Which Changes in Your Cat's Fur Should You Pay Attention To?
A cat’s fur can vary greatly between different breeds. There are cats with long, medium, or short fur, but they all shed their fur naturally. Normally, their fur is thicker during the winter than in summer, so it changes during spring and autumn.
Air conditioning and heating in the home can, therefore, influence how much your dog or cat molts. Most houses are kept at a constant temperature throughout the year, so some pets don’t seem to molt at one time of year, but instead molt constantly throughout the year.
Abnormal changes in cat fur
Skin problems are one of the most common reasons that cat owners visit the vet because they’re easy for the owner to recognize.
This is a very striking condition, particularly if it develops quickly. Baldness or a lack of hair in certain areas can be caused by a variety of things. The most common are:
- Endocrine disorders. Baldness caused by this type of condition has a specific pattern. It usually only occurs on certain areas of the body or is symmetrical.
- Allergies. An allergic reaction to food or something in the environment can cause itching. Obviously, to relieve the itching, the cat licks itself which, in turn, pulls out hair.
- Feline miliary dermatitis. This is hypersensitivity to environmental allergens, external parasites, infections or autoimmune reactions. It can cause itching and skin lesions distributed around the neck, chin, and back.
- Parasites. Scabies and ringworm can cause a lot of itching. Scabies is caused by mites and ringworm is caused by a fungus. Round bald patches are common.
- Leishmaniasis. Leishmaniasis is also a parasitic disease. It’s much less common in cats than in dogs, but if your cat’s immune system is compromised, they can still get infected. It’s common for skin lesions and subcutaneous nodules to appear on the head and legs.
- Stress. Excessive grooming can be a clear sign of stress and may lead to bald patches.
- Pain. Cats with joint pain sometimes pull or lick the hair over the affected area.
If the problem is excessive molting, dandruff, or greasy fur, the problem could be hormonal or nutritional. If there are no other symptoms and blood tests rule out any serious diseases, then better nutrition and more fatty acids can help resolve the problem.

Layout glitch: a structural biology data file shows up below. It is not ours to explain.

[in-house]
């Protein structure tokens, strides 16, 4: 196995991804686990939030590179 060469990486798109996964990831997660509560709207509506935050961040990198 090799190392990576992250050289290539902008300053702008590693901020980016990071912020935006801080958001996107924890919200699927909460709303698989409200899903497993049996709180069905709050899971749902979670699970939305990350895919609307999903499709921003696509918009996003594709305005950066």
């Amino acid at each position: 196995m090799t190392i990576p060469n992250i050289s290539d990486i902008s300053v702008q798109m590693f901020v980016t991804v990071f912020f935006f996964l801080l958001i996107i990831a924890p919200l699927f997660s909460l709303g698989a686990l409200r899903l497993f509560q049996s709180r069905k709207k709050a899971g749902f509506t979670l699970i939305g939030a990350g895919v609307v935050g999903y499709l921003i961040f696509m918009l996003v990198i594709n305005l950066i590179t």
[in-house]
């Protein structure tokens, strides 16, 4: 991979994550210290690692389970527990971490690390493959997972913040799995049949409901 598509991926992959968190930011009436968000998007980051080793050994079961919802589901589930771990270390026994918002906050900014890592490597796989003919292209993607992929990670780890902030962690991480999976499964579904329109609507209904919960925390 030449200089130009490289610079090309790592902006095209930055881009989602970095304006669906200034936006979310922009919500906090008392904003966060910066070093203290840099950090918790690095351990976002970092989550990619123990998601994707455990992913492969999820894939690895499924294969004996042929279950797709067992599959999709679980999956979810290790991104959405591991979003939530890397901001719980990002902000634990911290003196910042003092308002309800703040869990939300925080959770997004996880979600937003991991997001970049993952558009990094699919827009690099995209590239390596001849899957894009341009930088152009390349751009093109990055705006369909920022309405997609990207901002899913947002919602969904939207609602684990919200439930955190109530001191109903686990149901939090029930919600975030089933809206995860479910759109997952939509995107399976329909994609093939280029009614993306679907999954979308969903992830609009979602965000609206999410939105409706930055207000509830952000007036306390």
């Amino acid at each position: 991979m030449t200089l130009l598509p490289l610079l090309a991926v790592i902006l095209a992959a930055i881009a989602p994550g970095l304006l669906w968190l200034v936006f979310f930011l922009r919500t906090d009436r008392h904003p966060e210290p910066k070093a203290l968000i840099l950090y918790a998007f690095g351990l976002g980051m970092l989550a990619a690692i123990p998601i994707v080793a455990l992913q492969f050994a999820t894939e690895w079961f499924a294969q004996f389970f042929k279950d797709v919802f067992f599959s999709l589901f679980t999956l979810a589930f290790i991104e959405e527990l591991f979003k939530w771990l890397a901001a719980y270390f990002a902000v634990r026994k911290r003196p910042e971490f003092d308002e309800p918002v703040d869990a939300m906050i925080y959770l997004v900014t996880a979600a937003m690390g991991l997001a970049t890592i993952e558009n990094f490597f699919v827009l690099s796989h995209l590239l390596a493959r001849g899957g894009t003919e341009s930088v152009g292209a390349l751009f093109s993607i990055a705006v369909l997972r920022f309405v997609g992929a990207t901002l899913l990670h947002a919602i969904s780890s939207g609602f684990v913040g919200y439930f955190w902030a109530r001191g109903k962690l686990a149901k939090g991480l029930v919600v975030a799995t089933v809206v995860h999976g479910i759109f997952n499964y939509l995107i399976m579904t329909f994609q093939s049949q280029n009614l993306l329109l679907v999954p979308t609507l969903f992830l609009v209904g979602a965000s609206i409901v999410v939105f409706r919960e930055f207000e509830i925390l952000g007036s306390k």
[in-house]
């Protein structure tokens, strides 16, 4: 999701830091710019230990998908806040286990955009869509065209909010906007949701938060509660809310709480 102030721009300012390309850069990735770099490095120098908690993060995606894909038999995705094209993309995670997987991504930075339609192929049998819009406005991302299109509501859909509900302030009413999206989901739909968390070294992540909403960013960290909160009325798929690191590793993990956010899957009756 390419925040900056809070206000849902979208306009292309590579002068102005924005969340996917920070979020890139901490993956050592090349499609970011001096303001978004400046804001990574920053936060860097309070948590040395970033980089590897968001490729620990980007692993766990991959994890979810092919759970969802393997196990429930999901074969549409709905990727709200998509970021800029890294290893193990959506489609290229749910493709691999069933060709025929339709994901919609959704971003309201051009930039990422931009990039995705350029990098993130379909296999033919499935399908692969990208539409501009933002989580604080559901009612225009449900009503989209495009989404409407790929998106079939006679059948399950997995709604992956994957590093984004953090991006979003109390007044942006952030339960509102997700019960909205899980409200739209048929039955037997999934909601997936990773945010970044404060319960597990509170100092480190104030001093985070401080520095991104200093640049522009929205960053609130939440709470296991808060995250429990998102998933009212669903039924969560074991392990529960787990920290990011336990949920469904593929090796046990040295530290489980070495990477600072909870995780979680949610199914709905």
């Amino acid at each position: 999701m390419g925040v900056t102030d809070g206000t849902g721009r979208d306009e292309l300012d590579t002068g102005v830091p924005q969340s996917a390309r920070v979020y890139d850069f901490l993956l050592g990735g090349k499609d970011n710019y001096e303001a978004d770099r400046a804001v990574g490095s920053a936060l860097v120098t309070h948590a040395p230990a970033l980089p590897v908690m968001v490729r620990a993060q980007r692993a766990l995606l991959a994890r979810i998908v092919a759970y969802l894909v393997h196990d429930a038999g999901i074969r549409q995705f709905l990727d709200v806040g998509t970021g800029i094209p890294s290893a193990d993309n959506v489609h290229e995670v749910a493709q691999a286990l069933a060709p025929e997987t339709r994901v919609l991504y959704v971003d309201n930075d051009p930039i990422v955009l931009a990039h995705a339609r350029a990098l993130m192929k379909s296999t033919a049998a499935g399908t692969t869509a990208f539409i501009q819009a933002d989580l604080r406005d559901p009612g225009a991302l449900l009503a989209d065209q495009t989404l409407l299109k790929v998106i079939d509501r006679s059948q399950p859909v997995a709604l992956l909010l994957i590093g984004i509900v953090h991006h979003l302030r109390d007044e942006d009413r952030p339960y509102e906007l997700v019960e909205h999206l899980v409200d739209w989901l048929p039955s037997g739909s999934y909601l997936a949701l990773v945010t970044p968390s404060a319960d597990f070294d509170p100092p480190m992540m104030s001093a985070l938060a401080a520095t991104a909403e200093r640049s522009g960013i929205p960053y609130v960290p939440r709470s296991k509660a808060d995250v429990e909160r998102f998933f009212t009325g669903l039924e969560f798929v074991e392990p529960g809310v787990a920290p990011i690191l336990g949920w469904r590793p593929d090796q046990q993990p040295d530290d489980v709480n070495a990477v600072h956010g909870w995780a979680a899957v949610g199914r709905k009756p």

What do I do if I notice a problem with my cat’s fur?
As you can see, there are many things that might be wrong with your cat’s fur, so if you notice any bald patches, lesions, or lumps, you should go straight to the vet.
Once there, the vet will carry out a series of tests to try and rule out the most serious diseases. In some cases, it may be necessary to carry out a blood test to check that all their organs are working properly.
If your vet confirms some type of disease, you should start treatment as soon as possible. Normally, if treated properly, skin and hair problems will clear up and disappear.
If the problem is just a skin problem caused by an allergy or nutritional problem, then the skin will heal once the cause is eliminated and the hair will start to grow back. You can help speed this up with some kind of nutritional supplement as long as your vet agrees.
It’s a similar scenario if stress is causing the problem. You’ll have to find out what has changed in your cat’s life and try to address their increased stress or lack of stimulation at home.It might interest you...
All cited sources were thoroughly reviewed by our team to ensure their quality, reliability, currency, and validity. The bibliography of this article was considered reliable and of academic or scientific accuracy.
- LOWELL, A.Atlas de Dermatología en Pequeños Animales. Buenos Ai-res, Intermedica, 2008.
- Affinity-petcare. Leishmaniasis en gatos. Síntomas, diagnóstico y tratamiento.
- Affinity-petcare. Dermatitis en gatos: Dermatitis miliar felina, posibles causas.